Food during our Eastern Europe visit

One thing I did not have high expectations for was the food. I think of Eastern European dishes as meat and potatoes or potatoes and meat, and maybe cabbage.

The food included in our tour rarely included local dishes. Breakfast buffets offered everything from bacon and eggs, waffles, cereals, as well as cheese, sliced salami, and rolls to make a breakfast sandwich that is popular with Eastern Europeans. In Budapest, a Japanese breakfast was also offered but with morning temperatures in the mid 20s Centigrade, miso soup did not seem appealing. Lunches and dinners tended to be chicken or a buffet with dishes geared towards food familiar to Americans and Australians, who were the vast majority of people on our tour.

When we ventured out on our own meal forays, we tried for some local food but did not find any great success in eating food as good as most Italian or French specialties.

In Poland, we tried pierogis and golabki or cabbage rolls.

Pierogis were described as ravioli, but the encasing dough is much heavier than pasta. The sour cream sauce added to the heaviness. Sidney liked the duck filled one but it was rich.


The cabbage rolls on the other hand were lighter than I expected because cabbage was in the center of the roll with meat around that, then the cabbage leaves. The tomato sauce was soup like, quite thin. It came with boiled potato. Parsley seems to be the favoured garnish.

We saw a lot of berries, especially strawberries, everywhere. The raspberry panna cotta was a tasty light dessert.

We also tried soups: garlic soup (chicken broth) and borscht.

Because it was so hot, we often had salad or a light sandwich. Cesaer salads of varying quality were on many menus. Club sandwiches always included egg.

In Hungary, the local dish is a steamed bread dumpling that is sliced and served with goulash sauce, basically bread with beef gravy. It is a winter dish but I gave it a try (didn’t photograph it). The goulash sauce, despite the paprika was rather bland and not spicy in terms of heat. I also tried an upscale version of goulash where the braised beef was cooked separately from potato instead of cooked together as a stew or hash.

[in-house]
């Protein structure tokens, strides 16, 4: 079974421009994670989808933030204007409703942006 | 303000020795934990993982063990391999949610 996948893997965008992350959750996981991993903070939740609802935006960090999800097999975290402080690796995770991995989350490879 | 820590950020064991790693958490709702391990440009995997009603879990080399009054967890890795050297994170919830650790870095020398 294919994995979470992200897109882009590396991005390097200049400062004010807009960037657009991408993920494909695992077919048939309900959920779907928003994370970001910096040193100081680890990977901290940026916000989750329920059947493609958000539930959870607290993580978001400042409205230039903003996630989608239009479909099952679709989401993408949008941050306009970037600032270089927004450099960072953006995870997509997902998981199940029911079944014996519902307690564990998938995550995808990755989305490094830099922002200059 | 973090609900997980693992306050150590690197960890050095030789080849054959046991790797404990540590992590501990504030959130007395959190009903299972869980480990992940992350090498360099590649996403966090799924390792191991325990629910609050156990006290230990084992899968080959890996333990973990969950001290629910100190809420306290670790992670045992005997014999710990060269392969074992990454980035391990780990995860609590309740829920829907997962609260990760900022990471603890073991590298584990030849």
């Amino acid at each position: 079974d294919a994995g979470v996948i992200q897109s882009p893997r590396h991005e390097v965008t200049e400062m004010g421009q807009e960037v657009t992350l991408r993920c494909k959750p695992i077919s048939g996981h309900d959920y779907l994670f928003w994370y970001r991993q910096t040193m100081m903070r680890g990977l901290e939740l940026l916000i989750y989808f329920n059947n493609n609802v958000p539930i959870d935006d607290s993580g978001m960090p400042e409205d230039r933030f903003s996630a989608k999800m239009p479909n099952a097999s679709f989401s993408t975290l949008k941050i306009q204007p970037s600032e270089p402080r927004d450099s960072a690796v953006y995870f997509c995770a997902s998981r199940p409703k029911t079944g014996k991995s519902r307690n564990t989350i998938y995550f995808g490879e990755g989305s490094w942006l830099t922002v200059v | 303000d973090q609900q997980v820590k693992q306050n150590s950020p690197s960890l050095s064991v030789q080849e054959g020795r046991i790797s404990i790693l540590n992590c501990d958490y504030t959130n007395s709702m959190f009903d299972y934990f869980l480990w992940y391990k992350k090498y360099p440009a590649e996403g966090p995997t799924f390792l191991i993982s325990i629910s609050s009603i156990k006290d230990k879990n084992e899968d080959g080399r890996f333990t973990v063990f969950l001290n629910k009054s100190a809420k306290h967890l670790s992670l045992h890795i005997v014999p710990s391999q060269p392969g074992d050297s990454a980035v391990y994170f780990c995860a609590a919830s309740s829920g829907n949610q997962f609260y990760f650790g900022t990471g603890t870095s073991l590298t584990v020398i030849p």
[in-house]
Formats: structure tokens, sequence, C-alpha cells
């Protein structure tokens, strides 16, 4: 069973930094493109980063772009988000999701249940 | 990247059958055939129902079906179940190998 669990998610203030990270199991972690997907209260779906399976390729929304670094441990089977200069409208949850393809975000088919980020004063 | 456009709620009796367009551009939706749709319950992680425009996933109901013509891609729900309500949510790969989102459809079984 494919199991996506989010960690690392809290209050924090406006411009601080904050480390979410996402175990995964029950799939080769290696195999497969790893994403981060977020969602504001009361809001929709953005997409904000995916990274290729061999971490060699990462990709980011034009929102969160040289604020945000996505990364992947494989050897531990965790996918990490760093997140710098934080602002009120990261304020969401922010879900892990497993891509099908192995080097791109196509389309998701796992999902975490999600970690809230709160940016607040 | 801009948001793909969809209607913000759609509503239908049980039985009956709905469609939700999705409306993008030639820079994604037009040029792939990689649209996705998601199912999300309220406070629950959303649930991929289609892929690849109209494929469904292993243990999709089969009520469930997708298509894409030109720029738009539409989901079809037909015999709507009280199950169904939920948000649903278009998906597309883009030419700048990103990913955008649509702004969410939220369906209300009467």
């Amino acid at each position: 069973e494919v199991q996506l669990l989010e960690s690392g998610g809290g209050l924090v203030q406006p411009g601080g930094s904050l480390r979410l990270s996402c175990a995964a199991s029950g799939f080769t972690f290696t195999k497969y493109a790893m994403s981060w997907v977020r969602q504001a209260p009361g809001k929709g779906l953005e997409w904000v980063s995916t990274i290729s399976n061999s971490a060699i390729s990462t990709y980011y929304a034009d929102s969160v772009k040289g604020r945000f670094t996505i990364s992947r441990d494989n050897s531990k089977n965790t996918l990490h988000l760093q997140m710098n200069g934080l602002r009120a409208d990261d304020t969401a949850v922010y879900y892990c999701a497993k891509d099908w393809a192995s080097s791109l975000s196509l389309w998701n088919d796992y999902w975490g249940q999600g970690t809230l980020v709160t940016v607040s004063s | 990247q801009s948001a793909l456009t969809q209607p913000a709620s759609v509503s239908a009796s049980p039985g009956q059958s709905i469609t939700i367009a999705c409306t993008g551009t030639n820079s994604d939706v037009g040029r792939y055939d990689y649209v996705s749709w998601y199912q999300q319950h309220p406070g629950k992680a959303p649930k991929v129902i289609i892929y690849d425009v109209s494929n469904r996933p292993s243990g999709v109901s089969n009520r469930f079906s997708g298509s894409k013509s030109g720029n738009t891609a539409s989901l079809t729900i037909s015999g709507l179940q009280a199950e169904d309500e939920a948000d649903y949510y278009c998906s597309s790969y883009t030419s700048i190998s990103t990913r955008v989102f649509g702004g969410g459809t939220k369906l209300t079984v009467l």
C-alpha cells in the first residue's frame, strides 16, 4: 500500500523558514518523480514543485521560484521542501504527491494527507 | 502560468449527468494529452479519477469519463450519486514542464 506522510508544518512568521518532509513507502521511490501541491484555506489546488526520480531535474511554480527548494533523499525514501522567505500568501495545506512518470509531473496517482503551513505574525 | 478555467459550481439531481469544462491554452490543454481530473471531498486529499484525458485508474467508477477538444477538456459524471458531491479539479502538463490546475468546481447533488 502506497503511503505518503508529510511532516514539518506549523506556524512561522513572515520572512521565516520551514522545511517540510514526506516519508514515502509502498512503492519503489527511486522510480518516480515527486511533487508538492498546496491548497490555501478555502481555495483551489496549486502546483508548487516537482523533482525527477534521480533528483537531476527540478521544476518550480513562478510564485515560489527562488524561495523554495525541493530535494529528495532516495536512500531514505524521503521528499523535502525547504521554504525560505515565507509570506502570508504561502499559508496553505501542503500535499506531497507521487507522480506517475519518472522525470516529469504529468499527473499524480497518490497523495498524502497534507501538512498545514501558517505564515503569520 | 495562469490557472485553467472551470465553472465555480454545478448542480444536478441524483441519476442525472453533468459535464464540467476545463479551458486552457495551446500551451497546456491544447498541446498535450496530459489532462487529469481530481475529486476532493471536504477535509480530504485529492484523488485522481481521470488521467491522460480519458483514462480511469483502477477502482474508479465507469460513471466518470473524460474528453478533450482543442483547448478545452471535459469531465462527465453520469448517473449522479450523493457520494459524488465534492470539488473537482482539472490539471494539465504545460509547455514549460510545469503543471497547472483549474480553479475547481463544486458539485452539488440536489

In Austria, almost everything gets breaded and fried. Chicken hendl is breaded fried chicken strips with a salad usually with pumpkin seeds and pumpkin oil, sometimes with potato, or sometimes with potato and no salad.  Tried it three different times.


We had a fair bit of meat and potatoes.

beef cheeks in Krakow
steak in Vienna
In Berlin, the local specialty is sauerbraten, described as marinated beef. The dish I tried claimed to have won for the best sauerbraten in Germany. The meat was cooked until it was grey and dense although not dry, likely because of the marinating.
It came with mashed potato, beets and sauerkraut, and cabbage fried with bacon. I barely ate a third because it was so heavy.
In Berlin, we also tried kebab. Kabab is street food with the meat and toppings wrapped in pita like bread. Ours came deconstructed because we didn’t order take away since we wanted a beer.
Similarly, currywurst is street food, a sausage with curry tomato sauce served in paper bowls. But we sat down for ours in order to also have some drinks.
And everywhere, there were sausages. Some looked and tasted like wieners to me.
The selection we tried in Budapest was pretty good, although Sidney refused to try one that was more or less cooked goose fat.
And lots of cheese.



We sampled local wines, even in Poland. A selection below since there were too many to include all of them here.


Polis rose


Polish red

Hungarian red
Hungarian white
Hungarian sweet wine
Austrian red
Czech red


German red

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